The customers of Ethiopian commercial banks have missed to enjoy with the technological advancement in banking sector which has been entertained elsewhere in Africa and the rest of the world. The modern e-banking methods like ATMs, Debit cards, Credit cards, Tele banking, Internet banking, Mobile banking and others are new to the Ethiopian banking sector. E-banking which refers to the use of modern technology that allows customers to access banking services electronically whether it is to withdraw cash, transfer funds, to pay bills, or to obtain commercial information and advices are not known in Ethiopia.
In Ethiopia it is impossible to withdraw money with out presenting the pass book and money transfer as commercial banking service is allowed only in between branches of the same bank. However, from the public and the economy there is a strong need for strengthening linkages among banks in order to allow healthy flow of financial resources among financial institutions and optimize the contributions of the entire financial system to the development processes as whole.
The Ethiopian banking industry as a whole has a net work of 521 branches at the end of the fiscal period ended in June 2008, which is the lowest compared to the size of the country (1.1milion square km) and number of population (78 million) and this shows that the number of population being served by a single branch stood at around 149, 712. With such highly scattered branch network and disintegrated working system it is hard to ensure efficient flow of financial resources and optimize the contributions of the entire financial system to the development processes.
All banks in Ethiopia are too late to move with technological advancement and they should clearly chart out the time schedule for their integration and technological advancement. Some of the banks even today do not have information websites which can help them to provide at least the information on financial services offered by them.
Every bank customer is highly dissatisfied by the disappointing status of financial development in Ethiopia. Even the time wasted in traveling for search of bank branches and the long waiting time to access the account is really disappointing. This is particularly because of the non-integration of branches of the same bank, i.e. even with in individual banks their branches are not linked to each other and it is a must to physically visit the branch in which an account has been opened.

REVIEW OF E-BANKING PRACTICE IN ETHIOPIAN COMMERCIAL BANKS

Certainly the banking industry in Ethiopia is underdeveloped and therefore there is an all immediate need to embark on capacity building arrangements and modernize the banking system by employing the state of the art technology being used any where in the world. With a growing number of import-export businesses, and increased international trades and international relations, the current banking system is short of providing efficient and dependable services and therefore all banks operating in Ethiopia should recognize the need for introducing electronic banking system to satisfy their customers and meet the requirements of rapidly expanding domestic and international trades, and increasing international banking services.
Undeniably the largest state-owned bank, Commercial Bank of Ethiopia, introduced ATM service for local users in 2001 with its fleet of eight ATMs located in Addis Ababa. Moreover, CBE has had Visa membership since November 14, 2005. However, due to lack of appropriate infrastructure it failed to reap the fruit of its membership. Despite, being the pioneer in introducing ATM based payment system and acquired Visa membership, CBE lagged behind Dashen Bank, which worked aggressively to maintain its lead in electronic payment systems.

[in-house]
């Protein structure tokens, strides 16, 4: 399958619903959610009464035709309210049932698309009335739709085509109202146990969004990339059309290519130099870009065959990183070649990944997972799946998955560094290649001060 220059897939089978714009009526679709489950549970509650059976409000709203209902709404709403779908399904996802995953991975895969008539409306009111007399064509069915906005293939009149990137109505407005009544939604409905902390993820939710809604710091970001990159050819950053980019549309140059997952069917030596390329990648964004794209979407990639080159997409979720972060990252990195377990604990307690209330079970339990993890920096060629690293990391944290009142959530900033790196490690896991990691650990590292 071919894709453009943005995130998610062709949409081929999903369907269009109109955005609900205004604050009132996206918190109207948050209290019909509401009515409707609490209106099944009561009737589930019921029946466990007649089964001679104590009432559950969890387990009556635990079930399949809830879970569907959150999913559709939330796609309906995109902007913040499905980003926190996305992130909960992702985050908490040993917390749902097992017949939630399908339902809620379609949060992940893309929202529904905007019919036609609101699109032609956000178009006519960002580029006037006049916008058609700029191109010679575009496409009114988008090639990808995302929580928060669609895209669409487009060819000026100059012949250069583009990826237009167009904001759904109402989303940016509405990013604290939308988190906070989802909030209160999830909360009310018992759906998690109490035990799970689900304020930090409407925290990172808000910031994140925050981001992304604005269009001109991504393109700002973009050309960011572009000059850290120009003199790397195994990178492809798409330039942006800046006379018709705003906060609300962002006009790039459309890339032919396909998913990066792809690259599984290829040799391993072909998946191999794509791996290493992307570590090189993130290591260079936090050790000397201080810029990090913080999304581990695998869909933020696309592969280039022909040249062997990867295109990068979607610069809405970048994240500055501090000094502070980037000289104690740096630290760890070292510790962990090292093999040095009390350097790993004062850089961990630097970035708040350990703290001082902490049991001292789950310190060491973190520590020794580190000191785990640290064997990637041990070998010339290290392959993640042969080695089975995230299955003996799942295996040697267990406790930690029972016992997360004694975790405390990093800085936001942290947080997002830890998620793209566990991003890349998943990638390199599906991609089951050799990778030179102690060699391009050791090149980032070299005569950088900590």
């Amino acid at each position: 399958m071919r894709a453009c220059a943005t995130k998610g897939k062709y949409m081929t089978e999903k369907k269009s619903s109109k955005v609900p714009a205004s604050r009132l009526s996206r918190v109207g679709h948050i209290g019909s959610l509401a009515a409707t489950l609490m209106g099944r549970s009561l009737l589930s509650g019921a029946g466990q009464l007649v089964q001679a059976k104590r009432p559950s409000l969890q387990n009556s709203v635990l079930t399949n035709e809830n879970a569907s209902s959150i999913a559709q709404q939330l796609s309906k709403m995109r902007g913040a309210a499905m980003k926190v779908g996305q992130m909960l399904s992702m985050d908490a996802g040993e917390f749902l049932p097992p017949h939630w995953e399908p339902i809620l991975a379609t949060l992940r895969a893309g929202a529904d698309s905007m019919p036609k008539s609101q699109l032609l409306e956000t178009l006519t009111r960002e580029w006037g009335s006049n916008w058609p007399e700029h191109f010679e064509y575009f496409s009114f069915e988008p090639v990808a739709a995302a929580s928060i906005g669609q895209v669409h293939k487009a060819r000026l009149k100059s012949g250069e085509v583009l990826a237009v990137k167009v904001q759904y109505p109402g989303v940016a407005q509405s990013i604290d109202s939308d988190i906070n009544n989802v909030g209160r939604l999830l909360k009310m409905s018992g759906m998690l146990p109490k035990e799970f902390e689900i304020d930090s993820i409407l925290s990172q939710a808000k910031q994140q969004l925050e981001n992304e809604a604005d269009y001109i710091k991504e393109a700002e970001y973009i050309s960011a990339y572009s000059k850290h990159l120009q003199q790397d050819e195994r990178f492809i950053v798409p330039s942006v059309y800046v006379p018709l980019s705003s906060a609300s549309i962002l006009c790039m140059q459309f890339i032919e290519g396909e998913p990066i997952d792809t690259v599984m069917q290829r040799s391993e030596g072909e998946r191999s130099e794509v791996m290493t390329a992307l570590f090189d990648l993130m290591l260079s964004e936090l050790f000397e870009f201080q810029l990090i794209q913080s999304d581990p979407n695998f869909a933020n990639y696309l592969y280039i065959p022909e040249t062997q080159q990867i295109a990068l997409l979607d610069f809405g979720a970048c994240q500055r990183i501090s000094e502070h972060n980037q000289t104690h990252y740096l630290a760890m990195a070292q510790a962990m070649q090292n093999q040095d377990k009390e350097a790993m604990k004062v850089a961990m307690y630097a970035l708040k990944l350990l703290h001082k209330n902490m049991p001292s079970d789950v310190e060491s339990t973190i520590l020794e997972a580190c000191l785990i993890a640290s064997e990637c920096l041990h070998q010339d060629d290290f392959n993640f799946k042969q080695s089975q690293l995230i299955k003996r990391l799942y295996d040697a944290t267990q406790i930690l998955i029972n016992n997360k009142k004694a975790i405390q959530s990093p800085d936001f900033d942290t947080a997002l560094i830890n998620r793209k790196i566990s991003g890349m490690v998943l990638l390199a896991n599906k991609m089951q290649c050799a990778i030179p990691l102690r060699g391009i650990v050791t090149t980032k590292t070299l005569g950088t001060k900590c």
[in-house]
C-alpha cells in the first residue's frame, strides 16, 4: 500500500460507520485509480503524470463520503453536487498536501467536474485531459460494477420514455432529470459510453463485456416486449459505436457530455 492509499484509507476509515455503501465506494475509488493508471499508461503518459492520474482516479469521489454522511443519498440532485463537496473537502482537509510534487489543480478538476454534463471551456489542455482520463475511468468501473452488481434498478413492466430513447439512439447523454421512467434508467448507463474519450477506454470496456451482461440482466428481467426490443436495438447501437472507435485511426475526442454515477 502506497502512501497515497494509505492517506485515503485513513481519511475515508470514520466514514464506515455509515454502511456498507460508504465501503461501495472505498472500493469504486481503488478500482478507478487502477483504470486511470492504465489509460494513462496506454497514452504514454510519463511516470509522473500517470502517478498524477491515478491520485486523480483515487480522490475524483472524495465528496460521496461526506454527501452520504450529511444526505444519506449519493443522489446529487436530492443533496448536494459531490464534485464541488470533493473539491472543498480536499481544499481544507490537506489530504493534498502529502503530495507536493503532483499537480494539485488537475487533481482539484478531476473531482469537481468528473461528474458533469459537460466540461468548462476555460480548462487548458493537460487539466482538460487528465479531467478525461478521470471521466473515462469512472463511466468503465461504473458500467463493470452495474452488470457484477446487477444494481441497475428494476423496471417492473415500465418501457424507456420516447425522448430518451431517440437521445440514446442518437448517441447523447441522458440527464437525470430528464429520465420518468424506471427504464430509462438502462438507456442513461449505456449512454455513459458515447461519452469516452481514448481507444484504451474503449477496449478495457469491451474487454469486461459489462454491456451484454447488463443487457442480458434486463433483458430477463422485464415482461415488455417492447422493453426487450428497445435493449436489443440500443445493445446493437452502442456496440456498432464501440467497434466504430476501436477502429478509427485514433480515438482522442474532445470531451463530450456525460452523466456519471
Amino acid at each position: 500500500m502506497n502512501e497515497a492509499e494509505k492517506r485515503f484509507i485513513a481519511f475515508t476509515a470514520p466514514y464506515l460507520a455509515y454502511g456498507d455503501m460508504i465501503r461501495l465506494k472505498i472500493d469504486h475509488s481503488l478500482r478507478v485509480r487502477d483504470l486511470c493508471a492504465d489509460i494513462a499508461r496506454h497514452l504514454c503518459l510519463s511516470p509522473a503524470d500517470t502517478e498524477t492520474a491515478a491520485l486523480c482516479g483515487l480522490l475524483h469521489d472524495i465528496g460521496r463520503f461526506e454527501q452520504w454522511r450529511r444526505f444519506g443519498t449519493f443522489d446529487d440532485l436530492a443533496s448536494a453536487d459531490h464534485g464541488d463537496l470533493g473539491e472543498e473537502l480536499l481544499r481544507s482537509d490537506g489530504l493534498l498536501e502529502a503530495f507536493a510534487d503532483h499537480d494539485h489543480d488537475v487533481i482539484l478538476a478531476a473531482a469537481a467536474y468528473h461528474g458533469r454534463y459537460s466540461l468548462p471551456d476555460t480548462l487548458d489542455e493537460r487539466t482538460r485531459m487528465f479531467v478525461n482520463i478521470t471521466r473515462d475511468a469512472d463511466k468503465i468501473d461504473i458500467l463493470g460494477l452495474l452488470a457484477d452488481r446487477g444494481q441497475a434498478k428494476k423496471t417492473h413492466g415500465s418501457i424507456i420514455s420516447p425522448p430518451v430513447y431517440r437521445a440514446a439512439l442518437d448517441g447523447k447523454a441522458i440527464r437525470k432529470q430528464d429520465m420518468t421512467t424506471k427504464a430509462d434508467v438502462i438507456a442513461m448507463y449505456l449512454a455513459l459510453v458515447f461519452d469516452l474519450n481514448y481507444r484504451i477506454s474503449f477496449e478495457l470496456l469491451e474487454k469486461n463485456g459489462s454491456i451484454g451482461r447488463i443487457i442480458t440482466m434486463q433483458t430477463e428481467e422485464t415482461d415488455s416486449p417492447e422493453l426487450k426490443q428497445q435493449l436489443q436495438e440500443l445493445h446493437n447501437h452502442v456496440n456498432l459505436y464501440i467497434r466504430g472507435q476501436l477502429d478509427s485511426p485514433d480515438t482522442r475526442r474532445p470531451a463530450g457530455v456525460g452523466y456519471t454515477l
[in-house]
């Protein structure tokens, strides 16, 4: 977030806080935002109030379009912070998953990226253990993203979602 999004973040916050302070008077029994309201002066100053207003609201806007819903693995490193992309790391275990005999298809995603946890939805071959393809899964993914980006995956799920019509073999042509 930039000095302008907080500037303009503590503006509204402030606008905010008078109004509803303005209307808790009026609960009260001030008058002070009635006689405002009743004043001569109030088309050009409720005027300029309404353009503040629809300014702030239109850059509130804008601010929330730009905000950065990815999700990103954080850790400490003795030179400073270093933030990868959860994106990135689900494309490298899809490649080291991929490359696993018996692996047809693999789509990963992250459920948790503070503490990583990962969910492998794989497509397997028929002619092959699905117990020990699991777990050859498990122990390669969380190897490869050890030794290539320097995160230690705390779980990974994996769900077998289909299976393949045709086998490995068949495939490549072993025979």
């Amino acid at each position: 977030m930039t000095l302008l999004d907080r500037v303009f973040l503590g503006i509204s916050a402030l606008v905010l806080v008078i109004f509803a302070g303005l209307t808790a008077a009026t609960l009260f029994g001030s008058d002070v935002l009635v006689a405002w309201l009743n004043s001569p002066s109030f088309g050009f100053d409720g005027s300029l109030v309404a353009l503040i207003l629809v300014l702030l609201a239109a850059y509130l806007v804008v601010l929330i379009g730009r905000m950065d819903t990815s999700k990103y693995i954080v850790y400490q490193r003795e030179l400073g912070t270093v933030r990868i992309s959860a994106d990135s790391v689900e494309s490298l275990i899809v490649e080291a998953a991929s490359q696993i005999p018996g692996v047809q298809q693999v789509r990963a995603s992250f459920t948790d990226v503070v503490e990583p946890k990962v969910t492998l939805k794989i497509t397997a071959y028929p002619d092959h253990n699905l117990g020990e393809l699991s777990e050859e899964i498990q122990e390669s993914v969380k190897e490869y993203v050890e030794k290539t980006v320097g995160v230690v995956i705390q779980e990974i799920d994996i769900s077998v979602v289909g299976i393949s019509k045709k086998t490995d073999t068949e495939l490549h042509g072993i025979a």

Dashen bank, a forerunner in introducing e-banking in Ethiopia, has installed ATMs at convenient locations for its own cardholders. The Dashen Bank ATM is available 24 hours a day, seven days a week and 365 days a year providing service to Dashen Debit Cardholders and International Visa Cardholders coming to the country. At the end of June 2009, Dashen bank has installed more than 40 ATMs in its area branches, university compounds, shopping malls, restaurants and hotels.
Available services on Dashen Bank ATMs are: Cash withdrawal, Balance Inquiry, Ministatement, Fund transfer between accounts attached to a single card and PIN (Personal Identification Number) change Currently, the bank gives debit service only for Visa cards. Dashen bank clients can withdraw up to 3,000 birr in cash and can buy goods and services of up to 5,000 birr per day. Expanding its leadership, Dashen Bank has begun accepting MasterCard in addition to Visa credit cards it began serving over two years ago. Dashen won the membership license from MasterCard in 2008.
Harnessing its leadership with advanced banking technology, Dashen Bank signed an agreement with iVery, a South African electronic payment technology company, for the introduction of mobile commerce in April 21, 2009. According to the agreement, iVeri Payment Technologies has licensed its Gateway and MiCard e-payment processing solution to Dashen Bank. This would make Dashen Bank the first bank in Ethiopia to acquire e-commerce and mobile merchant transactions. Although Dashen’s new technology is one step ahead in that it allows transfer of funds from one’s account to others, the younger United Bank was the first to introduce telephone and Internet banking systems - including text messages (SMS) - by the end of 2008.
Wegagen Bank has signed an agreement with Technology Associates (TA), a Kenyan based IT firm, for the development of the solutions for the payment system and installation of a network of ATMs on December 30, 2008.
The memorandum of understanding signed by three private commercial banks to launch an Automated Teller Machine (ATM) and Point of Sale terminal (POS) network, in February 2009 is welcoming strategy to improve electronic card payment system in Ethiopia. Three private commercial banks - Awash International Bank S.C., Nib International Bank S.C and United Bank S.C. – have agreed in principle to establish a ATM network called Fettan ATM network. If everything goes as planned, Fettan ATM will install over 140 ATM machines and over 340 POSs across Ethiopia. There will be one ATM at every branch of the consortium banks, all domestic airports serviced by commercial service, shopping complexes and merchants. The agreement is the first significant cooperation between competing banks in Ethiopia, which others should be encouraged to follow as there is no single bank in Ethiopia that can afford to provide extensive geographical coverage and access (Binyam Tamene, 2009).